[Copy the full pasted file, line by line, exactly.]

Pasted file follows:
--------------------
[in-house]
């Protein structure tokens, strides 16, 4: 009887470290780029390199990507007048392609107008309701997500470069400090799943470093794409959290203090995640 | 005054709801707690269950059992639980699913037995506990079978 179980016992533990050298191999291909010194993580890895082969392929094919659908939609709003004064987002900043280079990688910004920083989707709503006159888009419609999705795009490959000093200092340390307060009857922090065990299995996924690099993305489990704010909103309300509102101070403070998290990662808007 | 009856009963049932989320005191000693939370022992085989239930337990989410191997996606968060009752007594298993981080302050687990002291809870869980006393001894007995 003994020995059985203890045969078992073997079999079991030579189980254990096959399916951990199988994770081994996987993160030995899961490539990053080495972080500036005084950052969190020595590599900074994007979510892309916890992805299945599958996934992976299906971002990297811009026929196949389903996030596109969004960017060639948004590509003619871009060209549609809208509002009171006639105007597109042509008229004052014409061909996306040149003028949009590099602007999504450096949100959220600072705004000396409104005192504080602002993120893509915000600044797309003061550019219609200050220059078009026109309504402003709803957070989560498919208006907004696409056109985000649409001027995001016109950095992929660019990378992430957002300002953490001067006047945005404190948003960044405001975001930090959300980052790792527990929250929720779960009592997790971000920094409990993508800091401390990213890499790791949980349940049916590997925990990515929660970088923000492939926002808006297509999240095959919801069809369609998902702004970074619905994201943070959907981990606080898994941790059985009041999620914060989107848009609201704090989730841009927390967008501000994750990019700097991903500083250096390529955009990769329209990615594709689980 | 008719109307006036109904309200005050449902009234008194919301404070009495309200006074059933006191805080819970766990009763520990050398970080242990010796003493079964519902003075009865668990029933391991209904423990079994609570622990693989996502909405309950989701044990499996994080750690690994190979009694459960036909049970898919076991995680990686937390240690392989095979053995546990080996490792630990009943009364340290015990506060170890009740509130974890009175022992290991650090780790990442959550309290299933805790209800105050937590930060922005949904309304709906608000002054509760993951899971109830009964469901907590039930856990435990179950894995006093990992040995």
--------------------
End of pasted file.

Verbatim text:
[in-house]
């Protein structure tokens, strides 16, 4: 009887470290780029390199990507007048392609107008309701997500470069400090799943470093794409959290203090995640 | 005054709801707690269950059992639980699913037995506990079978 179980016992533990050298191999291909010194993580890895082969392929094919659908939609709003004064987002900043280079990688910004920083989707709503006159888009419609999705795009490959000093200092340390307060009857922090065990299995996924690099993305489990704010909103309300509102101070403070998290990662808007 | 009856009963049932989320005191000693939370022992085989239930337990989410191997996606968060009752007594298993981080302050687990002291809870869980006393001894007995 003994020995059985203890045969078992073997079999079991030579189980254990096959399916951990199988994770081994996987993160030995899961490539990053080495972080500036005084950052969190020595590599900074994007979510892309916890992805299945599958996934992976299906971002990297811009026929196949389903996030596109969004960017060639948004590509003619871009060209549609809208509002009171006639105007597109042509008229004052014409061909996306040149003028949009590099602007999504450096949100959220600072705004000396409104005192504080602002993120893509915000600044797309003061550019219609200050220059078009026109309504402003709803957070989560498919208006907004696409056109985000649409001027995001016109950095992929660019990378992430957002300002953490001067006047945005404190948003960044405001975001930090959300980052790792527990929250929720779960009592997790971000920094409990993508800091401390990213890499790791949980349940049916590997925990990515929660970088923000492939926002808006297509999240095959919801069809369609998902702004970074619905994201943070959907981990606080898994941790059985009041999620914060989107848009609201704090989730841009927390967008501000994750990019700097991903500083250096390529955009990769329209990615594709689980 | 008719109307006036109904309200005050449902009234008194919301404070009495309200006074059933006191805080819970766990009763520990050398970080242990010796003493079964519902003075009865668990029933391991209904423990079994609570622990693989996502909405309950989701044990499996994080750690690994190979009694459960036909049970898919076991995680990686937390240690392989095979053995546990080996490792630990009943009364340290015990506060170890009740509130974890009175022992290991650090780790990442959550309290299933805790209800105050937590930060922005949904309304709906608000002054509760993951899971109830009964469901907590039930856990435990179950894995006093990992040995």